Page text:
Newswise — Feb. 10, 2017─In the largest epidemiological study conducted in the developing world, researchers found that as exposures to fine particulate air pollution in 272 Chinese cities increase, so do deaths from cardiovascular and respiratory diseases. The researchers reported their results in “Fine Particulate Air Pollution and Daily Mortality: A Nationwide Analysis in 272 Chinese Cities,” published online ahead of print in the American Thoracic Society’s American Journal of Respiratory and Critical Care Medicine.
“Fine particulate [PM2.5] air pollution is one of the key public health concerns in developing countries including China, but the epidemiological evidence about its health effects is scarce,” said senior study author Maigeng Zhou, PhD, deputy director of the National Center for Chronic and Non-communicable Disease Control and Prevention, Chinese Center for Disease Control and Prevention. “A new monitoring network allowed us to conduct a nationwide study to evaluate short-term associations between PM2.5 and daily cause-specific mortality in China.”
The researchers found: • The average annual exposure to PM2.5 in the Chinese cities was 56 micrograms per cubic meter (µg/m3)—well above the World Health Organization air quality guidelines of 10 µg/m3.• Each 10 µg/m3 increase in air pollution was associated with a 0.22 percent increase in mortality from all non-accident related causes. • Each 10 µg/m3 increase in air pollution was associated with a 0.29 percent increase in all respiratory mortality and a 0.38 percent increase in chronic obstructive pulmonary disease (COPD) mortality. • Mortality was significantly higher among people age 75 and older and among people with lower levels of education.• The association between PM2.5 levels and mortality was stronger in cities with higher average annual temperatures.
The researchers speculate that differences in educational attainment may result in environmental health inequalities and access to health care that affect mortality. In warmer cities, the authors hypothesize residents may spend more time outdoors and open windows, increasing their exposure to PM2.5.
The researchers said their study suggests a weaker association between increases in PM2.5 and mortality than studies conducted in Europe and North America. They suggest a number of possible explanations for this difference, including that in most Chinese cities there was a plateauing of mortality at the highest levels of pollution and the components of PM2.5 pollution in China may be less toxic than the components in Europe and North America. Crustal dust from arid lands and construction make up more PM2.5 pollution in China than it does in Europe and North America.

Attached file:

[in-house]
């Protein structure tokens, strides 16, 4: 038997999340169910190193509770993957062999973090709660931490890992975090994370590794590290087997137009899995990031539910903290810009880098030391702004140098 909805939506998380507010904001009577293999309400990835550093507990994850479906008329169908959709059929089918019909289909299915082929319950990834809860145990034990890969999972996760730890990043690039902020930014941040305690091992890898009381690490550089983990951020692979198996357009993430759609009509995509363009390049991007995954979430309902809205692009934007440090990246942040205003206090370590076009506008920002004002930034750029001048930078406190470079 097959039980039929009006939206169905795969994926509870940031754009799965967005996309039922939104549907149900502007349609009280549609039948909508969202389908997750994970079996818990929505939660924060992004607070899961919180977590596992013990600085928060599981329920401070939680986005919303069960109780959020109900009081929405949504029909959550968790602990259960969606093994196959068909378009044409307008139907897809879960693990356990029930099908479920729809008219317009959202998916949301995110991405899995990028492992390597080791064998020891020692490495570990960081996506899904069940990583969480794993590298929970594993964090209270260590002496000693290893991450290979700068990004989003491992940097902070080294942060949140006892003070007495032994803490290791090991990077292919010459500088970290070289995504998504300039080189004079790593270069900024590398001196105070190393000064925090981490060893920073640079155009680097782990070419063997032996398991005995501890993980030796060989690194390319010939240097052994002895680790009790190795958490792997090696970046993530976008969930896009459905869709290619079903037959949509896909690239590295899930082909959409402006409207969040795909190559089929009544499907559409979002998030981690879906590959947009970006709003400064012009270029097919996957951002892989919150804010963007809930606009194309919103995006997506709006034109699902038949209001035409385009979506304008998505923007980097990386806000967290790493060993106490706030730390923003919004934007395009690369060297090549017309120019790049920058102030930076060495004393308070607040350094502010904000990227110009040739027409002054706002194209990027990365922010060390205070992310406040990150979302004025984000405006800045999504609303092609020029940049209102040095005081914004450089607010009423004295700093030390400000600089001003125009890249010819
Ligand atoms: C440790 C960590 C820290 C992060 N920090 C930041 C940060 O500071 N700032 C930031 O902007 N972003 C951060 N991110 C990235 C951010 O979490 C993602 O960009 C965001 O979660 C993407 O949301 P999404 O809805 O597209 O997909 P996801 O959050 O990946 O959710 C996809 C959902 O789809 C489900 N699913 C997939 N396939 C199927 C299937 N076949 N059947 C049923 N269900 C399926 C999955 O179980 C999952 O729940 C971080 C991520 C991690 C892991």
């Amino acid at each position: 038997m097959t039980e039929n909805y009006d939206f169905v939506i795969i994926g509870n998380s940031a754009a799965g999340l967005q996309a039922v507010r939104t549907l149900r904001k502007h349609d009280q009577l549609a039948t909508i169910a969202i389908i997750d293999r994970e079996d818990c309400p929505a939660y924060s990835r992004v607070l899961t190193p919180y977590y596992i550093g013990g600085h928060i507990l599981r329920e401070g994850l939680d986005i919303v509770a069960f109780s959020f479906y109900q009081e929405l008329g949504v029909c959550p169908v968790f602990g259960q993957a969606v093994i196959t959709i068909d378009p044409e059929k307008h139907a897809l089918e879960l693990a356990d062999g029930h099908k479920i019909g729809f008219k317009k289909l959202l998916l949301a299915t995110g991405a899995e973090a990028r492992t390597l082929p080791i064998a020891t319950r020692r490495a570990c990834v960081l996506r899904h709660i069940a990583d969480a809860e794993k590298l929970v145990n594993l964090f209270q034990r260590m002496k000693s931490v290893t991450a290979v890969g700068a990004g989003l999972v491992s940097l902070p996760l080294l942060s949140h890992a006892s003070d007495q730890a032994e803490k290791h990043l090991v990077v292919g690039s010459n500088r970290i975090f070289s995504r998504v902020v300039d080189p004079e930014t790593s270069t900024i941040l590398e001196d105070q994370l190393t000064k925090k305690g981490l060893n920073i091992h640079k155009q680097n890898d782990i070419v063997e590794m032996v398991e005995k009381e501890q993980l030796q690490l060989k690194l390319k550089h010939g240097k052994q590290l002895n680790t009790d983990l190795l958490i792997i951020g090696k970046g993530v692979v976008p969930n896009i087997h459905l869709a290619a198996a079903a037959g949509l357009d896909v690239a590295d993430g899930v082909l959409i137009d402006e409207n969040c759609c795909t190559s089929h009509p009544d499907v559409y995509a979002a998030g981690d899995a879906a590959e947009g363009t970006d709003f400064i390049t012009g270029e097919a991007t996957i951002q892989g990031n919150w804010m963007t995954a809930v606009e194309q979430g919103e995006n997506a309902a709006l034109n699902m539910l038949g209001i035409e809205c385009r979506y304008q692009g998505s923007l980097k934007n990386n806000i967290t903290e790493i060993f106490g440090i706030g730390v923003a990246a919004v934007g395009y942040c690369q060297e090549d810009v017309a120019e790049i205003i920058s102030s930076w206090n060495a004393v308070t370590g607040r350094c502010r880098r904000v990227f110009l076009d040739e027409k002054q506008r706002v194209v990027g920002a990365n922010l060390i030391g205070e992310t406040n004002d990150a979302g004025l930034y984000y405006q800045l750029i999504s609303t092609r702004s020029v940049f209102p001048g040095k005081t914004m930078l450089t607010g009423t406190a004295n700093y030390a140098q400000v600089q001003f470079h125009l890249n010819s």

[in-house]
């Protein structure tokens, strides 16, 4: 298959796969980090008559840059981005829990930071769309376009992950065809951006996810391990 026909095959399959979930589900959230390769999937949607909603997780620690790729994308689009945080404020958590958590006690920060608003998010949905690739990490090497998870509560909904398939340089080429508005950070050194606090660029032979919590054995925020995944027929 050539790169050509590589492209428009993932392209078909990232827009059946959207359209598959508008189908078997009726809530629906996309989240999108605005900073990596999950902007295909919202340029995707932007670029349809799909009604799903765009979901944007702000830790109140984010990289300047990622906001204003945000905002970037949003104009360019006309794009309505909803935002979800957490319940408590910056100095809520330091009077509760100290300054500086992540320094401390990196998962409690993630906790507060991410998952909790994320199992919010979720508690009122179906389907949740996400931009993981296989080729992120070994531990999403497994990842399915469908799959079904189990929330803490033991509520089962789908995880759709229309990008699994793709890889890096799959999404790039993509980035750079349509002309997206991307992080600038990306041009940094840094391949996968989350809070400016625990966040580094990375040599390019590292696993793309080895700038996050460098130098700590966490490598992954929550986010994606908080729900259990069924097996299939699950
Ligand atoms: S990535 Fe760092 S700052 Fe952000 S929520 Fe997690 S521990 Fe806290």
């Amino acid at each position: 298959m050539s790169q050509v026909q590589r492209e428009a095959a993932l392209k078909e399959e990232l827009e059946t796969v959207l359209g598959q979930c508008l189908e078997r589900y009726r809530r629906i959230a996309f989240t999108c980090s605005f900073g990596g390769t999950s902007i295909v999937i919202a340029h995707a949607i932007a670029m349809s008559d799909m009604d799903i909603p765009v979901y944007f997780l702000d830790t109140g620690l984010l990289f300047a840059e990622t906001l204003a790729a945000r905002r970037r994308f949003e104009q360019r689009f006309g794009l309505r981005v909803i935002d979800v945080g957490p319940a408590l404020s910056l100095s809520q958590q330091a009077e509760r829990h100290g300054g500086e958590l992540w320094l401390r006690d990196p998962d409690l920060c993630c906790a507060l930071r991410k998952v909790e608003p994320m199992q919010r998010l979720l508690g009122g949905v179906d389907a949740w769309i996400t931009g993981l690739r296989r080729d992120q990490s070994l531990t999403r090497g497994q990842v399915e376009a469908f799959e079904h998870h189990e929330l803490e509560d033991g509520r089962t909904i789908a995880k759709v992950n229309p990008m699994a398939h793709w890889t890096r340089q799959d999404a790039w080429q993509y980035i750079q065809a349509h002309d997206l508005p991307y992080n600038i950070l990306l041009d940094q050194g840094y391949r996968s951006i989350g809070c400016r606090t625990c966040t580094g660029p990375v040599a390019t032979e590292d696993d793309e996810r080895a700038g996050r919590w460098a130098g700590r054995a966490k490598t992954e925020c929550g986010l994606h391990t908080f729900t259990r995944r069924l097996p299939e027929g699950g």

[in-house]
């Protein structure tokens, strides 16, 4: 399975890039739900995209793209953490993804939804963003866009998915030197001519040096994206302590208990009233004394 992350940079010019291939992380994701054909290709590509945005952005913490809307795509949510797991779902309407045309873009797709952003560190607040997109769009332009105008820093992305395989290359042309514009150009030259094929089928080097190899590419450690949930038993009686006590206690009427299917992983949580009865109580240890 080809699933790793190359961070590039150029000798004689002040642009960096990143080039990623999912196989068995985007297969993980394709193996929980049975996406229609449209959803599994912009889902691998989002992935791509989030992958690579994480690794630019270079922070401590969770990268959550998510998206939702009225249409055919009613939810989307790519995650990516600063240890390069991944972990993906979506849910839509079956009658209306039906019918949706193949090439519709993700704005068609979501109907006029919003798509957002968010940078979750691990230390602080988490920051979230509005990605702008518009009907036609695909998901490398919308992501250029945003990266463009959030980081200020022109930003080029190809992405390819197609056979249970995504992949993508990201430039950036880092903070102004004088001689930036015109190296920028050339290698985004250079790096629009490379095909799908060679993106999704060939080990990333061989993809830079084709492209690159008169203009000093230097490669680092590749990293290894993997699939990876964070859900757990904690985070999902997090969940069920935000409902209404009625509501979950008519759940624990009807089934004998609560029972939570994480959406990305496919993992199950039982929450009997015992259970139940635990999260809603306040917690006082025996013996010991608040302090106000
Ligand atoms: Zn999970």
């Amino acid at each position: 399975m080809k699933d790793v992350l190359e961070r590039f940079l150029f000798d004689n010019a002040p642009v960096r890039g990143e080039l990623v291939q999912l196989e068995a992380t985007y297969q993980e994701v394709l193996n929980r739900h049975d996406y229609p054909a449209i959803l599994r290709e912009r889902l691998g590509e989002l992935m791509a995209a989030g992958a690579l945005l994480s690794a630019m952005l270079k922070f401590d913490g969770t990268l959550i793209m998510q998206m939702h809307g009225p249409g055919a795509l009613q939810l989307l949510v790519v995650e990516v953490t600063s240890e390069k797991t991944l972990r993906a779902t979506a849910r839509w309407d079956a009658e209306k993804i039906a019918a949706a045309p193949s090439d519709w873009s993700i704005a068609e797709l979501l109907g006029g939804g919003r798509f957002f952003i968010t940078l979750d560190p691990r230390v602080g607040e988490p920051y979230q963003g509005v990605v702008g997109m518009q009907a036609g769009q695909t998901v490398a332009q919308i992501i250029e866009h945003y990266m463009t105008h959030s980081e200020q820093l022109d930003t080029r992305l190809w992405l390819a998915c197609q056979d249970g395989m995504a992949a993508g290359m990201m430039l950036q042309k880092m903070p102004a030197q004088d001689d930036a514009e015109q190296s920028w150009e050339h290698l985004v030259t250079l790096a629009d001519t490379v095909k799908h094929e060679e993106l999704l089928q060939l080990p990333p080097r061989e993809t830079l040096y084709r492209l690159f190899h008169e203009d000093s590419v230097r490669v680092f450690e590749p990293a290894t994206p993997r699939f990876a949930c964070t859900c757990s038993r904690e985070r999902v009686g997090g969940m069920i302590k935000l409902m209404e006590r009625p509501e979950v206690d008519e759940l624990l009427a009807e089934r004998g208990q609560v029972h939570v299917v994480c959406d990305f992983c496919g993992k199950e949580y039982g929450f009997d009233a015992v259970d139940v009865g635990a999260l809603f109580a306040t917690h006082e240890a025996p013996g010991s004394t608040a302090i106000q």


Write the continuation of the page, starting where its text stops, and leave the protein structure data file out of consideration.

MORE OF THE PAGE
In 2013 China began introducing PM2.5 monitoring in urban areas. The current study analyzed available data between 2013-15. For nearly half the cities in the study, there was only one year of PM2.5 data available, and the authors note that a limitation of their study is that it does not look at the cumulative effect of PM2.5 over many years.
“Our findings may be helpful to formulate public health policies and ambient air quality standards in developing countries to reduce the disease burden associated with PM2.5 air pollution,” said study co-author Haidong Kan, MD, professor of public health at Fudan University in China. “Further massive investigations, especially looking at the long-term effect studies, are needed to confirm our results and to identify the most toxic components of PM2.5 in China.”
The study was funded mainly by the Public Welfare Research Program of National Health and Family Planning Commission of China, the National Science Foundation of China and the China Medical Board Collaborating Program.
Contacts for article: Maigeng Zhou, PhD Phone: +86 (10) 6304-2350Email: [email protected]
Haidong Kan, MDPhone: +86 (21) 5423 7908 Email: [email protected]
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About the American Journal of Respiratory and Critical Care Medicine (AJRCCM):The AJRCCM is a peer-reviewed journal published by the American Thoracic Society. The Journal takes pride in publishing the most innovative science and the highest quality reviews, practice guidelines and statements in pulmonary, critical care and sleep medicine. With an impact factor of 12.996, it is the highest ranked journal in pulmonology. Editor: Jadwiga Wedzicha, MD, professor of respiratory medicine at the National Heart and Lung Institute (Royal Brompton Campus), Imperial College London, UK.About the American Thoracic Society:Founded in 1905, the American Thoracic Society is the world's leading medical association dedicated to advancing pulmonary, critical care and sleep medicine. The Society’s 15,000 members prevent and fight respiratory disease around the globe through research, education, patient care and advocacy. The ATS publishes three journals, the American Journal of Respiratory and Critical Care Medicine, the American Journal of Respiratory Cell and Molecular Biology and the Annals of the American Thoracic Society.The ATS will hold its 2017 International Conference, May 19-24, in Washington, DC, where world-renowned experts will share the latest scientific research and clinical advances in pulmonary, critical care and sleep medicine.
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